Life Extension Magazine March 2004
Cholesterol Not a Complete Picture of Heart Disease Risk
|LE Magazine March 2004|
|Cholesterol Not a Complete Picture of Heart Disease Risk|
By William Davis, MD, FACC
Life Extension is pleased to introduce Case History, a new column in which medical practitioners present real-life case studies of patients overcoming medical problems through the use of complementary treatments, including supplements and other natural remedies.
Dr. William Davis writes our inaugural column. Dr. Davis is an author, lecturer, and cardiologist who specializes in coronary disease regression and strategies to improve human performance. He practices in Milwaukee, WI. He can be contacted at trackyourplaque.com.
Lisa, a 43-year-old wife and mother of two teenage children, works as a technologist at a local hospital. She became increasingly concerned about her medical future after her father died without warning of a fatal heart attack at age 59. More recently, her brother, who at 45 is just two years older than Lisa, had his second heart attack. Fortunately, he survived and had a stent placed in one of his coronary arteries.
Lisa has an upbeat, pleasant personality. She is a non-smoker and is thin and physically active. She has followed a low-fat diet for a number of years. At the start of the program, her LDL (“bad”) cholesterol was 68 and her HDL (“good”) cholesterol was a healthy 74—all without any treatment. Her primary-care physician had advised Lisa that on the basis of her lipid values, she is not at risk for a coronary “event” and has somehow escaped the genetic patterns of her father and brother.
Lisa expressed a desire to avoid a heart attack or having to undergo any kind of heart procedure. She therefore had a heart scan (performed using an ultra-fast electron beam tomography, or EBT, scanner) to obtain a calcium score, an indirect measure of silent coronary plaque. Her score of 447 placed her in the worst 1% (99th percentile) of all women her age. In fact, Lisa had the highest score I have ever seen in a woman under 50 years of age. After recovering from the initial shock of discovering her exceptionally high coronary calcium score, she sought to better understand why she had such extensive coronary plaque despite “normal” lipids.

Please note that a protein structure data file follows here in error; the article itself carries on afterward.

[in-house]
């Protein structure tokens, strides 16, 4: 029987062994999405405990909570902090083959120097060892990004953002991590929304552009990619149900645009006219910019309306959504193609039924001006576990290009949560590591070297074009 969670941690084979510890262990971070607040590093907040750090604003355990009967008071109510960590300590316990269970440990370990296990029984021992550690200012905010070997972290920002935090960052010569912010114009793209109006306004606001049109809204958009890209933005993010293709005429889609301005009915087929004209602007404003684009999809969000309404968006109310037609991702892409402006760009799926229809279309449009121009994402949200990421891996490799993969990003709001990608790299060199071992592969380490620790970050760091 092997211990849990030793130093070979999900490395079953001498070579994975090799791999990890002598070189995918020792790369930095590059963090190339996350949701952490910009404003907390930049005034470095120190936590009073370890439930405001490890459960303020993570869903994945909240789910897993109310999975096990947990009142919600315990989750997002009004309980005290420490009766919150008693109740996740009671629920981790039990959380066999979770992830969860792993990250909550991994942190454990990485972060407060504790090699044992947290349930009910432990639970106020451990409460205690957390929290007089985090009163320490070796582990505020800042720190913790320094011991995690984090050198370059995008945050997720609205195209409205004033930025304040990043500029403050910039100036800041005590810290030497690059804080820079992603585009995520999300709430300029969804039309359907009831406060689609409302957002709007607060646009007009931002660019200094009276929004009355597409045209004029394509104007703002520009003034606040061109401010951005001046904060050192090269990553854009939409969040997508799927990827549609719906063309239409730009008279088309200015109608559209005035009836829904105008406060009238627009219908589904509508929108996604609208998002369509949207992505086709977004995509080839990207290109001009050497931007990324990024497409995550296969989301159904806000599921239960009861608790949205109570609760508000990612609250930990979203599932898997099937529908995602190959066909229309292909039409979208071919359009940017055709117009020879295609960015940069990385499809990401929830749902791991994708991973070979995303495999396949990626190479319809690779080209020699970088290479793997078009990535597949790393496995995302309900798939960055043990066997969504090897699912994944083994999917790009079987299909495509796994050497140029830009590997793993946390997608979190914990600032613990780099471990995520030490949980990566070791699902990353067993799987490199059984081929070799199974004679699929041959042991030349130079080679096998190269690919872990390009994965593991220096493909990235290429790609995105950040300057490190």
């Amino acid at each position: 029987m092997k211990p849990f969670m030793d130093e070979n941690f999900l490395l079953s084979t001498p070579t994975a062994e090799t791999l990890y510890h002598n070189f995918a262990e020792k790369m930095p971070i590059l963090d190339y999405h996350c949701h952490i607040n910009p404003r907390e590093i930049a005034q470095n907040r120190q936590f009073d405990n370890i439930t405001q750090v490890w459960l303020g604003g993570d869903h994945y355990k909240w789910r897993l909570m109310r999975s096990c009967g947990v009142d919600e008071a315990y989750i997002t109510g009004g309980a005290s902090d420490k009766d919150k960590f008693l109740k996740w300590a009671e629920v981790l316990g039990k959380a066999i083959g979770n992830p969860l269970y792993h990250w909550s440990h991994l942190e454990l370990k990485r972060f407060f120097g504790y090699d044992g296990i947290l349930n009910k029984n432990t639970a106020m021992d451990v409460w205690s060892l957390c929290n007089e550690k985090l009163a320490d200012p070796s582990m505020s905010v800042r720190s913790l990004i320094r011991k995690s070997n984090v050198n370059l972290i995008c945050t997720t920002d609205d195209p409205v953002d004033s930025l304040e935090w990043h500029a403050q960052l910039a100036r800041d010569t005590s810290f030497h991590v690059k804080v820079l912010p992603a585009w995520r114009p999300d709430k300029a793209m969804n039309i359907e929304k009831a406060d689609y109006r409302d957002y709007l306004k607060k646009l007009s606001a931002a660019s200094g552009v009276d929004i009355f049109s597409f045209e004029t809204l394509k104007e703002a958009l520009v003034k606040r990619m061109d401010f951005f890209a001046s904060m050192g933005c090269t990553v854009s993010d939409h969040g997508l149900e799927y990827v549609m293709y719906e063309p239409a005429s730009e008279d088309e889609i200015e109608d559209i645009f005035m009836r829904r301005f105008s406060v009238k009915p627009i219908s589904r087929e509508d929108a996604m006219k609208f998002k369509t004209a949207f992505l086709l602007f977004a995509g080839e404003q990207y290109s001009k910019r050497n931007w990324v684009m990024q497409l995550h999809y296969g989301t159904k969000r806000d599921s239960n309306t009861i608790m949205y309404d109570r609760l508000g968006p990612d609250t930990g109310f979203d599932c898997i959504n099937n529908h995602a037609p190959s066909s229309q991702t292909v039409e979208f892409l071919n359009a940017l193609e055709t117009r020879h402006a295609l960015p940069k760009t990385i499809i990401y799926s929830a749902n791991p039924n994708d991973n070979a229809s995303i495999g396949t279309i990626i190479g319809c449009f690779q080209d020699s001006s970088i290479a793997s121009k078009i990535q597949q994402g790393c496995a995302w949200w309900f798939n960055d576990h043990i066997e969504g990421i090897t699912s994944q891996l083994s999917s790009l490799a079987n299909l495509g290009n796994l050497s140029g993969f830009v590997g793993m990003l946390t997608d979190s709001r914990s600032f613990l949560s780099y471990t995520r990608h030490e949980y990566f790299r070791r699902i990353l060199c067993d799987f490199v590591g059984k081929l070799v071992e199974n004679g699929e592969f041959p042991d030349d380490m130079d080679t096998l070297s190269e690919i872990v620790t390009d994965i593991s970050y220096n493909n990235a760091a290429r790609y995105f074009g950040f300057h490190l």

Through a more thorough lipoprotein analysis, Lisa was found to have an abnormally high lipoprotein (a), or Lp(a), level of 85 mg/dl. This, in fact, was the only abnormality in her otherwise perfect profile. (Lisa’s testing included lipoprotein analysis performed via nuclear magnetic resonance (NMR) spectroscopy to assess LDL particle number and particle size, HDL sub-fractions, VLDL and its sub-fractions, C-reactive protein, and homocysteine.)
Lisa’s treatment program therefore focused on lowering her Lp(a) using:
Niacin—3000 mg of oral Niaspan® (Niaspan® is the prescription form of vitamin B3/niacin) once a day along with 325 mg of aspirin to limit flushing.
L-carnitine—1000 mg twice a day; lowers Lp(a) 7-8%
Flaxseed—2 tbsp per day, ground; lowers Lp(a) 7%
Raw almonds—1/4-1/2 cup per day; lowers Lp(a) 7-10%